1. I think this appeal should be allowed and the case should be sent back to the lower appellate Court to be disposed of in respect of the following three matters.
2. First of all, it is alleged by the appellant that there is a slip of some Rs. 200 in drawing up the decree in that the decree has been drawn up so as not to give him Rs. 200 which has really been awarded to him by the judgment. We cannot in this Court tell whether this sum of Rs. 200 has been omitted by design or whether it has been omitted by miscalculation or whether it has been omitted for good reasons. So, this matter must go back to the lower appellate Court to be put right.
3. The next thing is that the appellant complains that the lower appellate Court has refused to give him any interest at all on the money rent in spite of the fact that in the kabuliyat there is a rate mentioned which amounts, as I understand, to some 37 1/2 per cent per annum. It appears to me that the defendants have no defence at all to a claim for interest on the arrears of rent at the kabuliyat rate. It appears to me also that it is no sound reason to say that, considering the conduct of the defendants, the Subordinate Judge could disallow any interest on the rent in arrears. The plaintiff has a contractual right to interest. It does not appear necessary in order to obtain a decree for interest to show that the defendants have acted unreasonably at all. The point is that, if the defendants have not paid their rent in time, the plaintiff is entitled to interest. The Court below seems to think that to allow contractual interest rests on their discretion. That is not so. That matter must be put right by the lower appellate Court.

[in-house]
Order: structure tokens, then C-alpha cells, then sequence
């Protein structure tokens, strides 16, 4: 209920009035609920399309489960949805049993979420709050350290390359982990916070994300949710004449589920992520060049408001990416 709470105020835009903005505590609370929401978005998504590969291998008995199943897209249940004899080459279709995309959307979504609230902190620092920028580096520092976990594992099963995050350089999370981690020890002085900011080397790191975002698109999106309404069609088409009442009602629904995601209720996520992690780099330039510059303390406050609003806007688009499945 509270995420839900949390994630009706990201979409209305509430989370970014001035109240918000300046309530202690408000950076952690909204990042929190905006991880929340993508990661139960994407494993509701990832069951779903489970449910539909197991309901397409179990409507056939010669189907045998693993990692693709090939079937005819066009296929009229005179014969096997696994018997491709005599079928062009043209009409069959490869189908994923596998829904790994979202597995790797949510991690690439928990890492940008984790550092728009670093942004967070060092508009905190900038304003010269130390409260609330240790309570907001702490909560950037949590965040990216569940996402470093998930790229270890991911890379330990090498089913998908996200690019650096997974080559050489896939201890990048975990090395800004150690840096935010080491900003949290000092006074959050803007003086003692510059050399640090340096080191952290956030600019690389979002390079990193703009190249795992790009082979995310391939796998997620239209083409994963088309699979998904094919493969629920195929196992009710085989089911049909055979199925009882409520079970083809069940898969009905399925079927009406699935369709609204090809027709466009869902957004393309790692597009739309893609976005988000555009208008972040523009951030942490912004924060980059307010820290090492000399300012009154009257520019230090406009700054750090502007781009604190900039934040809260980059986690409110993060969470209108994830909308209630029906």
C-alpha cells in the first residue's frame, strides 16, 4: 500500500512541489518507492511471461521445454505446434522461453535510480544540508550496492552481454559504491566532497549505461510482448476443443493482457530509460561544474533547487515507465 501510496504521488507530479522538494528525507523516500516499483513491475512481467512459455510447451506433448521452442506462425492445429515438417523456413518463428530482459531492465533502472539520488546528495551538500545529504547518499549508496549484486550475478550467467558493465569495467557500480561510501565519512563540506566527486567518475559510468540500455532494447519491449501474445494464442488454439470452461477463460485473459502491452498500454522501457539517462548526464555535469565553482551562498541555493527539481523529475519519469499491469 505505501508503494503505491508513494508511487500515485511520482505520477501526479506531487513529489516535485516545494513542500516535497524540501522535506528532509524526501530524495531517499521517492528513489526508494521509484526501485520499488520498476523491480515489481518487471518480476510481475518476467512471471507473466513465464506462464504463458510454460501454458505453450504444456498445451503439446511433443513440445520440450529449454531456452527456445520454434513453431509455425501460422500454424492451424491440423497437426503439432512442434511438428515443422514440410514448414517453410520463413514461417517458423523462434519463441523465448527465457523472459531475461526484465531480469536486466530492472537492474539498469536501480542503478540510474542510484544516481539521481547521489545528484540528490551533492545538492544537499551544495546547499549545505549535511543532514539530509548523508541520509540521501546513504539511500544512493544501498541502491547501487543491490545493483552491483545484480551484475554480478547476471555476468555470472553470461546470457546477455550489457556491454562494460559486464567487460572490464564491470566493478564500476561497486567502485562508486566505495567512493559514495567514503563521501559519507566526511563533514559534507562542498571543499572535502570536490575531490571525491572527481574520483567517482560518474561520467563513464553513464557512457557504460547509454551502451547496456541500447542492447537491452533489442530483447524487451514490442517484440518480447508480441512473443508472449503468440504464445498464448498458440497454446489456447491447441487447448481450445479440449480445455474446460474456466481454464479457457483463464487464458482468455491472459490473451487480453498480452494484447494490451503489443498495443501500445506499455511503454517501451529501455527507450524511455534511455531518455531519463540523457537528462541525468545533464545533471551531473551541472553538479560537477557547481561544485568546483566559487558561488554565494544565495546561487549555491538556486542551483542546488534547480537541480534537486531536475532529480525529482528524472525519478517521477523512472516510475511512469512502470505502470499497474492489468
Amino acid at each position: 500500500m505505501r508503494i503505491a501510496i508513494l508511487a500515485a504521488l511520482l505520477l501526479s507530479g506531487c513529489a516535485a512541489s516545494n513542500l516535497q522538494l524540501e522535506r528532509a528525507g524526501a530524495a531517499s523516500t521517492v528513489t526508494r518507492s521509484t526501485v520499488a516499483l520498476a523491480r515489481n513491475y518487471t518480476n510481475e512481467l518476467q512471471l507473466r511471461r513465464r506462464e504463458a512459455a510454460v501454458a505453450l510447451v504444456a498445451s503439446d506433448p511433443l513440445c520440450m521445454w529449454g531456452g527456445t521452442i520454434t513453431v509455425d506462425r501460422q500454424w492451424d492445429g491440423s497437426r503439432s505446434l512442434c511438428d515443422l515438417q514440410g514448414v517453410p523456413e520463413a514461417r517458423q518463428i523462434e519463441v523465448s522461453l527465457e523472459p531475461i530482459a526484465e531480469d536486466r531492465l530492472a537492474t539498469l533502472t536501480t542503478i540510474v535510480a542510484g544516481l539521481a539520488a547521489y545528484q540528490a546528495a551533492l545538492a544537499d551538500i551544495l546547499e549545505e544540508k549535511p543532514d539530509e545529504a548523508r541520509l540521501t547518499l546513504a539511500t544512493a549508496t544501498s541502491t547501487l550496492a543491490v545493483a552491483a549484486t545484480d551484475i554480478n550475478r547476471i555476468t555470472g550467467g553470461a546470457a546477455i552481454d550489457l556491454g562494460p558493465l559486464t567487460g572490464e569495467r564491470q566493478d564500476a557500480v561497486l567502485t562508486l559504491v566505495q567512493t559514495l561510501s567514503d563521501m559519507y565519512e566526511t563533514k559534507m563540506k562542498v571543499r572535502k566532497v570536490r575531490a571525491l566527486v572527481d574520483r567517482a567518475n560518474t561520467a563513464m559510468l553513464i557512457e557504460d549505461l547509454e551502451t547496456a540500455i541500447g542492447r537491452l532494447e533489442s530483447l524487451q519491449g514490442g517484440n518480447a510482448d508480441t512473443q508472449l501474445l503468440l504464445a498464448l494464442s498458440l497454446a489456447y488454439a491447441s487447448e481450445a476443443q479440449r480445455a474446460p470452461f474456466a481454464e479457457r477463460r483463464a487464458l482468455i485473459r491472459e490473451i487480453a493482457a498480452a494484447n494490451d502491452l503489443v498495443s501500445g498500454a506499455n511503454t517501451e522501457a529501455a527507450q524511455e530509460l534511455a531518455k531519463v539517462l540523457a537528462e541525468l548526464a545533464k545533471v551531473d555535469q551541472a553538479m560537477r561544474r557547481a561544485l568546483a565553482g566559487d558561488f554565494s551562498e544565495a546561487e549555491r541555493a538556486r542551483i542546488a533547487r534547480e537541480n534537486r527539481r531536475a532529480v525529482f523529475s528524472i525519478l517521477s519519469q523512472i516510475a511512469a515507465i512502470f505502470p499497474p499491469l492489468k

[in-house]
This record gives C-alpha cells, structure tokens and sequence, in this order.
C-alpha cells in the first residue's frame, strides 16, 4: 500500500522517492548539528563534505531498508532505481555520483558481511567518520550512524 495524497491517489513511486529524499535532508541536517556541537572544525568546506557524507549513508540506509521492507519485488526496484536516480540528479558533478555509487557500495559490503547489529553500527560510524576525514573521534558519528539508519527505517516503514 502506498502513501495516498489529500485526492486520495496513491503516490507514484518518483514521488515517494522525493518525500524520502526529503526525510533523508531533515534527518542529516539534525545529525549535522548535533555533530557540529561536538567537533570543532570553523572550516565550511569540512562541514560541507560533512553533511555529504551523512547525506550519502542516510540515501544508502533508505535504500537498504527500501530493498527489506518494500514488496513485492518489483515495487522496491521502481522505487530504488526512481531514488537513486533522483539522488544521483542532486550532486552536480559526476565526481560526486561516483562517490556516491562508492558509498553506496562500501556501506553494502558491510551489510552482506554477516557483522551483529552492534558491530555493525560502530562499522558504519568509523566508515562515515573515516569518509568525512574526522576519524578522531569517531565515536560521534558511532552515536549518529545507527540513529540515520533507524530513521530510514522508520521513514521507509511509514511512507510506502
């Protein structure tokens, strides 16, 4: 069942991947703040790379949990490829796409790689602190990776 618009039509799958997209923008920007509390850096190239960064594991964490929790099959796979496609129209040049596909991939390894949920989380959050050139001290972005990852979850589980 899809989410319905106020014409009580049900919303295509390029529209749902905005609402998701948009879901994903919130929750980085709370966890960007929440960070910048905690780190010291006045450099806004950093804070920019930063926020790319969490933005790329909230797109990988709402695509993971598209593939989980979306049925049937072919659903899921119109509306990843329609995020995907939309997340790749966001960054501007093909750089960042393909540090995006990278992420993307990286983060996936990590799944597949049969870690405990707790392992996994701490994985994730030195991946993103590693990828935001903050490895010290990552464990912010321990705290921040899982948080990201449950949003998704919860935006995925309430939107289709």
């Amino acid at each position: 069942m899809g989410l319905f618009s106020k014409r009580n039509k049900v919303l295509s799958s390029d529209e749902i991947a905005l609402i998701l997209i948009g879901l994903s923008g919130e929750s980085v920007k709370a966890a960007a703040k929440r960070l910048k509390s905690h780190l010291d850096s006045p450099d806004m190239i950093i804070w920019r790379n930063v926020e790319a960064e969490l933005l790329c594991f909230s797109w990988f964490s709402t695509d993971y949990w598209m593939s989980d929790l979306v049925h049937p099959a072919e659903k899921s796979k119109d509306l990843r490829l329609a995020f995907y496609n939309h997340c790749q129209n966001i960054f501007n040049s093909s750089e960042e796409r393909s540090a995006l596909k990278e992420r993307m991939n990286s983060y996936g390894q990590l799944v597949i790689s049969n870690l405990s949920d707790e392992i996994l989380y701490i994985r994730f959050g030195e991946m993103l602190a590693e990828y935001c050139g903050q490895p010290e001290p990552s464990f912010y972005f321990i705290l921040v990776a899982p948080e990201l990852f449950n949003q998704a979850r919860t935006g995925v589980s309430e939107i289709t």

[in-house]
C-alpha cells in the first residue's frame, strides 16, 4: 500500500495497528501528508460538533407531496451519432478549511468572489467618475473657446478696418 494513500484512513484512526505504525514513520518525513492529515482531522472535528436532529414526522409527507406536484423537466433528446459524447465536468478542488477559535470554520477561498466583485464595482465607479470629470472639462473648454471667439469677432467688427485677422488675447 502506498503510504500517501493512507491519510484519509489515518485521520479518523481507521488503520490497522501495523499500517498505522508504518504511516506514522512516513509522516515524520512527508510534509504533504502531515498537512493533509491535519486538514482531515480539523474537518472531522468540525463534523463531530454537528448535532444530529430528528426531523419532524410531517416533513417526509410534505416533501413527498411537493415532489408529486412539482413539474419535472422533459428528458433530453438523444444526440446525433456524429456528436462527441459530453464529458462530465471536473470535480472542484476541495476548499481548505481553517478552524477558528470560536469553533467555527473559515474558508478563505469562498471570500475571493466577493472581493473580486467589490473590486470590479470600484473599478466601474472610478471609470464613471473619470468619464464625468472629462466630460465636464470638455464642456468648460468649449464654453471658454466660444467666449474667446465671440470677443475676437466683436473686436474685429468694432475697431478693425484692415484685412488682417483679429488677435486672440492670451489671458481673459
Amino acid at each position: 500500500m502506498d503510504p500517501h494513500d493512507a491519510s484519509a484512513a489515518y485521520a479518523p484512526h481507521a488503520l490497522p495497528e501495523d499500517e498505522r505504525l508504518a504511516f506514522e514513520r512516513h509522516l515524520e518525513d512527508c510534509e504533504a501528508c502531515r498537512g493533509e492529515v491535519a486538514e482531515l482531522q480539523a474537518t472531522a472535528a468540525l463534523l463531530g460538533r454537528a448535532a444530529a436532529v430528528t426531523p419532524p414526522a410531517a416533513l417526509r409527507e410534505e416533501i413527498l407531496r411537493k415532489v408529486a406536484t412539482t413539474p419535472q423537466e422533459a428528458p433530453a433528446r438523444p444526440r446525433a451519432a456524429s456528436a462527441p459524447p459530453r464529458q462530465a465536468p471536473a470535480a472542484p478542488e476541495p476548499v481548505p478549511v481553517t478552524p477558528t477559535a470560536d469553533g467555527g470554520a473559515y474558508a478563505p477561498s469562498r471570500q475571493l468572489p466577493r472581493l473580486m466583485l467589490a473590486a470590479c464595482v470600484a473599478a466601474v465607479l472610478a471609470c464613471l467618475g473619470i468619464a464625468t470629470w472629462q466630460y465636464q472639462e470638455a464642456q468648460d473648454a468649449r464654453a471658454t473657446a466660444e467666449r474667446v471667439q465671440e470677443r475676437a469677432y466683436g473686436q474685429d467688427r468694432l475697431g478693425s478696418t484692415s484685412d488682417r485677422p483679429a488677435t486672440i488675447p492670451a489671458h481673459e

4. The third question is the question of the stipulation that, if the paddy rent is not paid by the month of Falgun then in the next year half as much again of the paddy would be required to discharge the arrear. It appears to me that that stipulation is a stipulation by way of penalty and comes under Section 74, Contract Act. If it comes under Section 74, then the law says that the plaintiff is entitled to get reasonable compensation. It is perfectly easy to assess reasonable compensation. For example, paddy of a certain value should have been given to the plaintiff on a given date. It is not so paid, it is quite easy to think that 5 per cent, 10 per cent or 25 per cent per annum should be added to that figure as compensation for the paddy not being paid at the time when it was due. But the amount which is to be added in this way will be in the discretion of the Court.
5. For these reasons, the appeal succeeds and the case must be sent back to the lower appellate Court to work out the decree properly on those lines. The appellant is entitled to his costs of this appeal.
C.C. Ghose, J.
6. I agree.